Clearly Aligned Stamps were the answer! The brayer works great to evenly roll Fusion Mineral Paint ‘Ash’ on the stamp.
This stamp set is called ‘Bold Branches’. The stamp set these branch and flower clumps along with several options of vining branches. It’s really a fun set with many variations.
While the Ash was out, I went ahead and painted the wood runners with Ash too.
For the stamping, I just kind of went at it, spacing the stamps out, somewhat filling the inside areas.
The stamped design on the paint alone is cute, right?! But for this kid’s chair, I wanted more color and a little bit of a magical look for my little granddaughters to be thrilled with.
Spring Awakenings is the transfer that has that bit of magicalness… pretty colors with a bit of a whimsy.
For this chair I used 2 of the small transfer sets. After cutting each design separating from the others, I laid them out, trying to balance some of the flowers, branches and animals.
I prefer to use the transfer tool to rub the transfer on. It’s so smooth and if it goes over the edge of the plastic face as I’m rubbing, it won’t mar the paint like a wood tool could.
After the transfer was rubbed on with the tool, I went over it with my finger, making sure no air bubbles were under the transfer, and that all the edges were down. Finally, I used the polishing pad to get every bit of the edges down flat, removing most of that visible halo.
For protection over the transfers, I used Fusion Decoupage and Transfer Gel. It was between that and Fusion Tough Coat… but I decided that the transfer gel is maybe just a bit more flexible, (no scientific evidence of that, just seemed to me it might be? LOL) It is recommended that you topcoat the transfers with a water based top coat, so either would be great.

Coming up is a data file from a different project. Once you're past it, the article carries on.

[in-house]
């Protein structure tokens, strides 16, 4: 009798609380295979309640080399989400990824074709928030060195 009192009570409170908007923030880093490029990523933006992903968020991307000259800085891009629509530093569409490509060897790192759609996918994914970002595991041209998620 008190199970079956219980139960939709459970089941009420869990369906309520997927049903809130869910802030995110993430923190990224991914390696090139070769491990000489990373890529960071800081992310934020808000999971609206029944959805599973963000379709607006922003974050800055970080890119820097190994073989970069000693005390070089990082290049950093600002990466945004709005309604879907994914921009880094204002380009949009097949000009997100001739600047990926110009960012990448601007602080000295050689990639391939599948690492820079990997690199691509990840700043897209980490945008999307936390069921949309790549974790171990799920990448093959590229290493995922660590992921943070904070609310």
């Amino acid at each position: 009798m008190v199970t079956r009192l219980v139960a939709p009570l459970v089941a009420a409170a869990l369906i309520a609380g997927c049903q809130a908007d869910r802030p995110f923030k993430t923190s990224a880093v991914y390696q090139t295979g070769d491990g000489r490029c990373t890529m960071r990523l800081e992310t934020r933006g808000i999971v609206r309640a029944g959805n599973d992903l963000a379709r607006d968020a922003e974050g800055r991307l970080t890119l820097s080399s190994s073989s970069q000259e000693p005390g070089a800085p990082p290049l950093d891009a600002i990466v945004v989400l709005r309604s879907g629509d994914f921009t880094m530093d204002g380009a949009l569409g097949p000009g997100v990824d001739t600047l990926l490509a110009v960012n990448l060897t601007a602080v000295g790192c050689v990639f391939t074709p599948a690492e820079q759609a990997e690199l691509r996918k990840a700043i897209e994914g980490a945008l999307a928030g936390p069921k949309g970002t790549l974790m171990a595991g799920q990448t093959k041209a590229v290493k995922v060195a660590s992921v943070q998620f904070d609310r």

Since I was planning to wax the entire chair, I wanted to be sure no wax could get under the transfers and loosen the edges, so I applied that transfer gel well beyond the edges of the transfer.
After the gel was totally dry, I waxed the entire chair with Fusion clear furniture wax.
To do this, using a waxing brush, I worked the wax into the surface, liberally applying a coat of wax over a section. Then I went back over it with a lint free cloth and rubbed and buffed the wax. I knew it was buffed enough when the surface felt slippery. If it felt tacky still, I buffed the wax a little more.
To paint this entire chair, (3 coats in FMP ‘Plaster’) it took about 1/2-3/4 of the pint of paint.
It looks so sweet for the little girls now!
Even in person, it’s very difficult to tell that it’s actually painted fabric!
So, how does it feel?!
It feels like a stiffer leather. It’s maybe not going to be ideal for an adult chair that you want to feel super soft and cozy in, but definitely ideal for a project like this, an occasional chair or dining room chair seats would be perfect too, because Fusion Mineral Paint is so durable and washable!
Here are more posts from my DIY blog about redoing something: